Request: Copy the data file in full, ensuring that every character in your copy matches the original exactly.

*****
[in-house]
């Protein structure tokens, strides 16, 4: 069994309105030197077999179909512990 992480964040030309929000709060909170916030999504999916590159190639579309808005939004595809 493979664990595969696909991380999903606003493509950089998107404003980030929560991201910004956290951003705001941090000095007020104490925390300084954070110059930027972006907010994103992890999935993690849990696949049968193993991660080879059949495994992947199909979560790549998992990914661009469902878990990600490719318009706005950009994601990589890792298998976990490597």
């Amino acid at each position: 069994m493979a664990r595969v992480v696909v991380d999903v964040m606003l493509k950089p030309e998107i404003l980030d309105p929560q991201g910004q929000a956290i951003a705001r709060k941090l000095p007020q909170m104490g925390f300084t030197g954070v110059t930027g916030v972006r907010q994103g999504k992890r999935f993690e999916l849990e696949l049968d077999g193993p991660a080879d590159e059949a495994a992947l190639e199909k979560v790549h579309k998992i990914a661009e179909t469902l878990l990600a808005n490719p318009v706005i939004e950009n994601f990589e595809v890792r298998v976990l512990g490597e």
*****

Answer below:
[in-house]
């Protein structure tokens, strides 16, 4: 069994309105030197077999179909512990 992480964040030309929000709060909170916030999504999916590159190639579309808005939004595809 493979664990595969696909991380999903606003493509950089998107404003980030929560991201910004956290951003705001941090000095007020104490925390300084954070110059930027972006907010994103992890999935993690849990696949049968193993991660080879059949495994992947199909979560790549998992990914661009469902878990990600490719318009706005950009994601990589890792298998976990490597």
């Amino acid at each position: 069994m493979a664990r595969v992480v696909v991380d999903v964040m606003l493509k950089p030309e998107i404003l980030d309105p929560q991201g910004q929000a956290i951003a705001r709060k941090l000095p007020q909170m104490g925390f300084t030197g954070v110059t930027g916030v972006r907010q994103g999504k992890r999935f993690e999916l849990e696949l049968d077999g193993p991660a080879d590159e059949a495994a992947l190639e199909k979560v790549h579309k998992i990914a661009e179909t469902l878990l990600a808005n490719p318009v706005i939004e950009n994601f990589e595809v890792r298998v976990l512990g490597e």